The nanny state is one of the most disturbing trends in government. It includes the laws, regulations, and bureaucracies that seek to dictate how we live, raise our families, and even manage our health care.
Here's the premise: the government needs to protect you from yourself. This brand of paternalism involves what policymakers think our best interests are (or should be). It's the government at its most arrogant.
Should the government tell you how to live your life?
In our state and nation, we are supposed to operate the opposite way. Instead of the government telling us how to live, we were constitutionally designed to be a grassroots, bottom-up system, where the people tell the state what's good for the people.
We need to get back to that.
Unfortunately, dozens of nanny-type propositions are implemented through law or regulation each year. Recent examples include a current proposal to change the state law allowing school-vaccination exemptions for children. Under House Bill 1638, parents would be forced to provide proof their child has been immunized. Another recently approved a proposal, House Bill 1012, seeks to increase the already stringent Washington state laws regarding the use of car seats.
Please understand, I'm not against vaccinations or appropriate child safety restraints in cars. My wife and I raised five children, all of whom were immunized and put in child safety seats or boosters. What I'm against is the incremental creep of instructions and standards telling citizens how to live their everyday lives.
New regulations for child-care providers
In recent news, child care centers across the state are scrambling to increase their score on Early Achievers, the state's rating system for daycare centers. The better the score, the more subsidies.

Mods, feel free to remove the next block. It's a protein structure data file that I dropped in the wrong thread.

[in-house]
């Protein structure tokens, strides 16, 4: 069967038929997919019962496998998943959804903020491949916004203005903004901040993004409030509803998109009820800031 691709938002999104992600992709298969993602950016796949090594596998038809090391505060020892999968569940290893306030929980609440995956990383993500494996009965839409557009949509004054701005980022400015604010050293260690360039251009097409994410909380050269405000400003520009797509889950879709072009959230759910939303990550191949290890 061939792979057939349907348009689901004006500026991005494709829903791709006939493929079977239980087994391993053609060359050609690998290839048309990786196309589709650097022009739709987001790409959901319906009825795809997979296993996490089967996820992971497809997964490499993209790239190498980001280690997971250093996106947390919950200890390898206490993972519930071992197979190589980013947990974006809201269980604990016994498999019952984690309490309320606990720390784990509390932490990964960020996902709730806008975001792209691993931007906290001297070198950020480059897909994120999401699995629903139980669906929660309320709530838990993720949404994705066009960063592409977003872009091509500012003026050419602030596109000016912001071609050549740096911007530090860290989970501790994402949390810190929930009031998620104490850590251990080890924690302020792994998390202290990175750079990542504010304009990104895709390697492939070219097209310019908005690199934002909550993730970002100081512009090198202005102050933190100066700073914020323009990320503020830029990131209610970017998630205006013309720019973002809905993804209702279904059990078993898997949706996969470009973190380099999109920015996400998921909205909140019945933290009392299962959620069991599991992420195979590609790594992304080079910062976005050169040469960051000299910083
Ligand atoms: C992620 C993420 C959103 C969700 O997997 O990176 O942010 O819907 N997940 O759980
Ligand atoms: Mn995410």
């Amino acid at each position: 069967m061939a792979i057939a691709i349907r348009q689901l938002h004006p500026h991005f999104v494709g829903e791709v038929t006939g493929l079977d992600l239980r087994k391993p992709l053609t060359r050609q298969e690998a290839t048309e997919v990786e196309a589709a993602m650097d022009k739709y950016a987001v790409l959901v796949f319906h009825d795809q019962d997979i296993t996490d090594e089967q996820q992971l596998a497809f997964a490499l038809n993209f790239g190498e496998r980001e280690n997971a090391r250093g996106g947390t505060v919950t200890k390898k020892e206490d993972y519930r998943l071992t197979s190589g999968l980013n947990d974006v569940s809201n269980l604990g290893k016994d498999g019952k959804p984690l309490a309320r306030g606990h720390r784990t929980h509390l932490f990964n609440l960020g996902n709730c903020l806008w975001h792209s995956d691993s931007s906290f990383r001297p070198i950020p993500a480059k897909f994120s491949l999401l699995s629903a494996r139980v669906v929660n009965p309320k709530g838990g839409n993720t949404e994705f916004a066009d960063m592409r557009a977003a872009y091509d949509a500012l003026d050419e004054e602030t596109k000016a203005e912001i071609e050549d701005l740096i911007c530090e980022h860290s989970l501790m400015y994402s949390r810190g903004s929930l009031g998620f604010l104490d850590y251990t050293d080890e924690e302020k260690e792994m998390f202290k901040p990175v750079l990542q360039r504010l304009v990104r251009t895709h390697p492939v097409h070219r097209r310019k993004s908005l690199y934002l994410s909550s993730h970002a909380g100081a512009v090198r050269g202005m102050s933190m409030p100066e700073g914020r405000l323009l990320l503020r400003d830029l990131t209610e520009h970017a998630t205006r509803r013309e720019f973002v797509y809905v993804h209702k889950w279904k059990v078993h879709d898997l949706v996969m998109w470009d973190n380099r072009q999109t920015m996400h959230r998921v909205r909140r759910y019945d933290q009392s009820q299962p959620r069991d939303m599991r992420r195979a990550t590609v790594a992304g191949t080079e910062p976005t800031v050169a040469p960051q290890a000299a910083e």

Why the sudden concern over cash-flow? In August of this year, substantial changes to regulations by the state's Department of Early Learning—now part of the Department of Children Youth and Families—will require many childcare workers to return to school. Employees and providers at daycare centers across the state will need to obtain new certifications, some equivalent to 20 or more college credits.
With the average child-care bill already hovering around $650-$1,000 per month, the financial impact of the new regulations may force costs to go even higher.
Erin Hart, superintendent at Three Rivers Christian School in Longview said that although they've decided to “push back against these requirements… taking the subsidy is actually a losing proposition… as it doesn't even fully cover the cost of education.”She went on to note that many of the families they serve “are single mothers or dual-income families below the poverty level.”
Although the Early Achievers program was a good idea originally, it has morphed into a scheme for putting private child care centers out of business.
What do these things have in common? Each of the examples I've shared includes the common presumption of many progressive far-left moralists that politicians and bureaucrats could manage our lives better than we could. Although none of these intrusions alone should cause you to dust off your musket and head to Lexington or Concord, they are arguably a slippery slope of dangerous encroachments on individual liberty.
My office door is always open
If you have any questions or concerns about the bills in this update or other state government-related matters, please feel free to contact me. I would love the opportunity to visit with you.
Thank you for the opportunity to serve as your state representative.